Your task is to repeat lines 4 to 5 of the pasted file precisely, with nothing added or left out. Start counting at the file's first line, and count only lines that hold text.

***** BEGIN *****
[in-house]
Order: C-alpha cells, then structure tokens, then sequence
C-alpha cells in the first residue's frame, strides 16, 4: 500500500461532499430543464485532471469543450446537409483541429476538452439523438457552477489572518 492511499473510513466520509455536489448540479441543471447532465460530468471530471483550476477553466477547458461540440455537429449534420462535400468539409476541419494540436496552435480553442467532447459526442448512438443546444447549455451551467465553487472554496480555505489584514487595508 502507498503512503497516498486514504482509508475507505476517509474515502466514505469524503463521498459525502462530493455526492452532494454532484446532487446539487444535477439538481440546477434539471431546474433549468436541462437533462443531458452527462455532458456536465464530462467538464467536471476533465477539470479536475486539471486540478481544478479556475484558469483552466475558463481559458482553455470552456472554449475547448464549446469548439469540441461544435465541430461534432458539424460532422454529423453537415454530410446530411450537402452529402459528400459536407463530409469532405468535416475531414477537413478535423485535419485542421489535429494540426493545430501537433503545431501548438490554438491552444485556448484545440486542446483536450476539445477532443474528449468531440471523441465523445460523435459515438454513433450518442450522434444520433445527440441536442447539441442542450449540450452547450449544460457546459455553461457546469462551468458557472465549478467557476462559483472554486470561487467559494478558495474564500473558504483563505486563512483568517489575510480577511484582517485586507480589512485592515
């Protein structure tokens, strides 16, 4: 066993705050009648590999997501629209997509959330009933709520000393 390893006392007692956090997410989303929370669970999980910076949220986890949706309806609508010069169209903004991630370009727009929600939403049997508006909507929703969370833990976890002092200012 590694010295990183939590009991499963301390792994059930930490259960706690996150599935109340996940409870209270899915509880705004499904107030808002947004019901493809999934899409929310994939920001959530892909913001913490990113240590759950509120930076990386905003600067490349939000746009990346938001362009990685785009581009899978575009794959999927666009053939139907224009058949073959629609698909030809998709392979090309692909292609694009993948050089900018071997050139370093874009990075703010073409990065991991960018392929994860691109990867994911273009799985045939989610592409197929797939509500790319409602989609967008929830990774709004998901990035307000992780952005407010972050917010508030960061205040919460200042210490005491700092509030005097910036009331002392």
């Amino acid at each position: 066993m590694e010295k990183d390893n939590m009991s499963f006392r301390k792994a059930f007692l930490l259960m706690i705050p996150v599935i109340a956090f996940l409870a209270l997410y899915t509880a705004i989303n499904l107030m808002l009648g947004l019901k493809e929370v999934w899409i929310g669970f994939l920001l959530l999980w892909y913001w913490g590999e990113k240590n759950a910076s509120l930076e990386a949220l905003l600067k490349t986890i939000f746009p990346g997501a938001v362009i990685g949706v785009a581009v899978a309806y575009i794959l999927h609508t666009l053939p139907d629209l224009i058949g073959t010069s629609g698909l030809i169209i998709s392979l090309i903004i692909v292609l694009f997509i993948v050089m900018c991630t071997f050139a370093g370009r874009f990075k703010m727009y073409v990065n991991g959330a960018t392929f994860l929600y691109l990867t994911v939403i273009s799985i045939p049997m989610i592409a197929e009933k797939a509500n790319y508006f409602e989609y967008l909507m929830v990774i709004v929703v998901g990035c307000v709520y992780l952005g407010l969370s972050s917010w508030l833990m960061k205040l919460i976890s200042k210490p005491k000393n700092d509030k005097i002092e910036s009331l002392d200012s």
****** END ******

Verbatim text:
């Protein structure tokens, strides 16, 4: 066993705050009648590999997501629209997509959330009933709520000393 390893006392007692956090997410989303929370669970999980910076949220986890949706309806609508010069169209903004991630370009727009929600939403049997508006909507929703969370833990976890002092200012 590694010295990183939590009991499963301390792994059930930490259960706690996150599935109340996940409870209270899915509880705004499904107030808002947004019901493809999934899409929310994939920001959530892909913001913490990113240590759950509120930076990386905003600067490349939000746009990346938001362009990685785009581009899978575009794959999927666009053939139907224009058949073959629609698909030809998709392979090309692909292609694009993948050089900018071997050139370093874009990075703010073409990065991991960018392929994860691109990867994911273009799985045939989610592409197929797939509500790319409602989609967008929830990774709004998901990035307000992780952005407010972050917010508030960061205040919460200042210490005491700092509030005097910036009331002392």
């Amino acid at each position: 066993m590694e010295k990183d390893n939590m009991s499963f006392r301390k792994a059930f007692l930490l259960m706690i705050p996150v599935i109340a956090f996940l409870a209270l997410y899915t509880a705004i989303n499904l107030m808002l009648g947004l019901k493809e929370v999934w899409i929310g669970f994939l920001l959530l999980w892909y913001w913490g590999e990113k240590n759950a910076s509120l930076e990386a949220l905003l600067k490349t986890i939000f746009p990346g997501a938001v362009i990685g949706v785009a581009v899978a309806y575009i794959l999927h609508t666009l053939p139907d629209l224009i058949g073959t010069s629609g698909l030809i169209i998709s392979l090309i903004i692909v292609l694009f997509i993948v050089m900018c991630t071997f050139a370093g370009r874009f990075k703010m727009y073409v990065n991991g959330a960018t392929f994860l929600y691109l990867t994911v939403i273009s799985i045939p049997m989610i592409a197929e009933k797939a509500n790319y508006f409602e989609y967008l909507m929830v990774i709004v929703v998901g990035c307000v709520y992780l952005g407010l969370s972050s917010w508030l833990m960061k205040l919460i976890s200042k210490p005491k000393n700092d509030k005097i002092e910036s009331l002392d200012s």